OpenStudy (tiffany_rhodes):

Let B and C be independent random variables both having the pdf: f(x) = cx^2 if 1

OpenStudy (freckles):

Sounds like we need to find c first

3 years ago
OpenStudy (tiffany_rhodes):

yeah, that's what I thought but I'm not quite sure how to go about doing that.

3 years ago
OpenStudy (freckles):

i think you need to find c such that We need \[\int\limits_{1}^{3}cx^2 dx=1\]

3 years ago
OpenStudy (tiffany_rhodes):

c = 3/26?

3 years ago
OpenStudy (freckles):

yes sounds good

3 years ago
OpenStudy (freckles):

Thinking about that last question.... Thoughts pending...

3 years ago
OpenStudy (freckles):

So I know that quadratics have two real roots if \[B^2-4AC>0\]

3 years ago
OpenStudy (freckles):

And A=1 here so we have

3 years ago
OpenStudy (tiffany_rhodes):

lol alright. Oh and why did we set the integral equal to 1?

3 years ago
OpenStudy (freckles):

\[B^2-4C>0\]

3 years ago
OpenStudy (freckles):

just like in a discrete pdf the sum of the probabilities must add up to be 1

3 years ago
OpenStudy (tiffany_rhodes):

oh, okay. That makes sense.

3 years ago
OpenStudy (freckles):

@SithsAndGiggles if you want you can look at this last question she has My thoughts are pending slow on it

3 years ago
OpenStudy (tiffany_rhodes):

Alright. I don't know if it will help but my hw says the answer is .12

3 years ago
OpenStudy (anonymous):

\[P(B^2-4C>0)=P(B^2>4C)=P(|B|>2\sqrt C)\] At least two nice ways to find this sort of probability: method of distribution functions, or method of transformations. Do either of these sound familiar? (Method of moment-generating functions might also work, but that sounds brutal.)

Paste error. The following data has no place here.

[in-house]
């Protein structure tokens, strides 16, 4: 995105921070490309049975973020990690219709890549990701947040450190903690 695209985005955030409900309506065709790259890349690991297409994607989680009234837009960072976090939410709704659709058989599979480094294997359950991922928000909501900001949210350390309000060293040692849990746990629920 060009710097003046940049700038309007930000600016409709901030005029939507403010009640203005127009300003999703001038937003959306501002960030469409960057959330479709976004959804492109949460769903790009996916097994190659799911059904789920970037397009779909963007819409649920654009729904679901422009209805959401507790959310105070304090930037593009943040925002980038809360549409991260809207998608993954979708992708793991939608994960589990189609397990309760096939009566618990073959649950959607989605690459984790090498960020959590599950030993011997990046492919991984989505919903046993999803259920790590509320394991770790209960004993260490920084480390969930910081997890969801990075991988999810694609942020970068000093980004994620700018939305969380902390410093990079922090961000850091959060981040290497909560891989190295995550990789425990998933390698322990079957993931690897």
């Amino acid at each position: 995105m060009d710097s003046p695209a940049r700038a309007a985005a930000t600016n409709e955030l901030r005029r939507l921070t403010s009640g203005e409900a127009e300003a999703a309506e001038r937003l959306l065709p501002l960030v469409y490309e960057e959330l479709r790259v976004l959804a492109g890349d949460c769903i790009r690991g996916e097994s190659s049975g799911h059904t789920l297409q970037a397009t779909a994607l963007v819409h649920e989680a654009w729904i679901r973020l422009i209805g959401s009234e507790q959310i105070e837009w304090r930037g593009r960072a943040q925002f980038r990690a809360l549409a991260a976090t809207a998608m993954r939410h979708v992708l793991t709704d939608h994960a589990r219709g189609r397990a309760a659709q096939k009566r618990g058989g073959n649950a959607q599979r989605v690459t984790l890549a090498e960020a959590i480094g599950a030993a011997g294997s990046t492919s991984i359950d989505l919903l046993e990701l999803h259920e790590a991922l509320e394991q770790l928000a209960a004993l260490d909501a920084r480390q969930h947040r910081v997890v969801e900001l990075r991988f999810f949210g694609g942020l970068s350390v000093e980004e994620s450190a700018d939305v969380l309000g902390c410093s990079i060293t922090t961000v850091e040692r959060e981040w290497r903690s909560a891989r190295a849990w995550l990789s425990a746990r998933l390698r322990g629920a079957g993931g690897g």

3 years ago
OpenStudy (tiffany_rhodes):

The first two aren't familiar whatsoever and the moment-generating functions was discussed very briefly in my lecture.

3 years ago
OpenStudy (tiffany_rhodes):

were*

3 years ago
OpenStudy (freckles):

https://engineering.purdue.edu/~ipollak/ee302/SPRING04/exams/ex2_sol.pdf This pdf has a similar problem see problem 5

3 years ago
OpenStudy (anonymous):

Try finding the distribution of the rv function \(B^2-4C\) using the method of distribution functions.

3 years ago
OpenStudy (tiffany_rhodes):

we haven't covered that.

3 years ago
OpenStudy (anonymous):

Sorry, I meant the MGF method, not CDF >.<

3 years ago
OpenStudy (anonymous):

Hmm that method might not be very useful here... What else do you know to do with functions of random variables?

3 years ago
OpenStudy (tiffany_rhodes):

I have to go to class and I'll ask my TA. Thank you both for trying.

3 years ago
OpenStudy (anonymous):

For what it's worth, you're welcome. There might be some trick to it we're not seeing. Notice that \(\dfrac{3}{26}\approx.12\), that might be a clue.

3 years ago